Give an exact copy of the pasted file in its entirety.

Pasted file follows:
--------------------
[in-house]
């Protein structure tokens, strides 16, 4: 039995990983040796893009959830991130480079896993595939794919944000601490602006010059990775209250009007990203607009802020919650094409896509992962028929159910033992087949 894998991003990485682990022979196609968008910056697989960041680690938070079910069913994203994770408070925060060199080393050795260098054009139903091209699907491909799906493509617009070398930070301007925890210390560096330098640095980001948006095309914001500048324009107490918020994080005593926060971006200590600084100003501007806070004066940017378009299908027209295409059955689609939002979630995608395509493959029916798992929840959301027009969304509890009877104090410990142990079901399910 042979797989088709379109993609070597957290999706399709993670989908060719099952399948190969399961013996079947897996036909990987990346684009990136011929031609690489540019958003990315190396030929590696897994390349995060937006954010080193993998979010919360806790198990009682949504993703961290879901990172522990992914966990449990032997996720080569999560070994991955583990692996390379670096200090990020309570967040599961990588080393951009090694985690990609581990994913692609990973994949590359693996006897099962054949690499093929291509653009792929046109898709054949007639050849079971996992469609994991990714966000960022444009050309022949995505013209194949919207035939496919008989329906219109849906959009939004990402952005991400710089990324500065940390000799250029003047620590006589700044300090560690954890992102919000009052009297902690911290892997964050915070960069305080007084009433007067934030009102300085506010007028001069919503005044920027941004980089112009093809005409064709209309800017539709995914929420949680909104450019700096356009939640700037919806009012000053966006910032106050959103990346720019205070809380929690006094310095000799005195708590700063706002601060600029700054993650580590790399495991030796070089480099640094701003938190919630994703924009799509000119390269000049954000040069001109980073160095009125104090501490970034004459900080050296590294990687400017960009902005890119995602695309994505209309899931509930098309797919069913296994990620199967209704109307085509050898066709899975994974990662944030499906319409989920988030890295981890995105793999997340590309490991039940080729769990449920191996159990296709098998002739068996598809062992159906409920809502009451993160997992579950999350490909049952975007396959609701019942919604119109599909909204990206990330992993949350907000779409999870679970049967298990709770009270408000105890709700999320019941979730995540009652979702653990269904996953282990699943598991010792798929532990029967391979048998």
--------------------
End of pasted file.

[in-house]
């Protein structure tokens, strides 16, 4: 039995990983040796893009959830991130480079896993595939794919944000601490602006010059990775209250009007990203607009802020919650094409896509992962028929159910033992087949 894998991003990485682990022979196609968008910056697989960041680690938070079910069913994203994770408070925060060199080393050795260098054009139903091209699907491909799906493509617009070398930070301007925890210390560096330098640095980001948006095309914001500048324009107490918020994080005593926060971006200590600084100003501007806070004066940017378009299908027209295409059955689609939002979630995608395509493959029916798992929840959301027009969304509890009877104090410990142990079901399910 042979797989088709379109993609070597957290999706399709993670989908060719099952399948190969399961013996079947897996036909990987990346684009990136011929031609690489540019958003990315190396030929590696897994390349995060937006954010080193993998979010919360806790198990009682949504993703961290879901990172522990992914966990449990032997996720080569999560070994991955583990692996390379670096200090990020309570967040599961990588080393951009090694985690990609581990994913692609990973994949590359693996006897099962054949690499093929291509653009792929046109898709054949007639050849079971996992469609994991990714966000960022444009050309022949995505013209194949919207035939496919008989329906219109849906959009939004990402952005991400710089990324500065940390000799250029003047620590006589700044300090560690954890992102919000009052009297902690911290892997964050915070960069305080007084009433007067934030009102300085506010007028001069919503005044920027941004980089112009093809005409064709209309800017539709995914929420949680909104450019700096356009939640700037919806009012000053966006910032106050959103990346720019205070809380929690006094310095000799005195708590700063706002601060600029700054993650580590790399495991030796070089480099640094701003938190919630994703924009799509000119390269000049954000040069001109980073160095009125104090501490970034004459900080050296590294990687400017960009902005890119995602695309994505209309899931509930098309797919069913296994990620199967209704109307085509050898066709899975994974990662944030499906319409989920988030890295981890995105793999997340590309490991039940080729769990449920191996159990296709098998002739068996598809062992159906409920809502009451993160997992579950999350490909049952975007396959609701019942919604119109599909909204990206990330992993949350907000779409999870679970049967298990709770009270408000105890709700999320019941979730995540009652979702653990269904996953282990699943598991010792798929532990029967391979048998």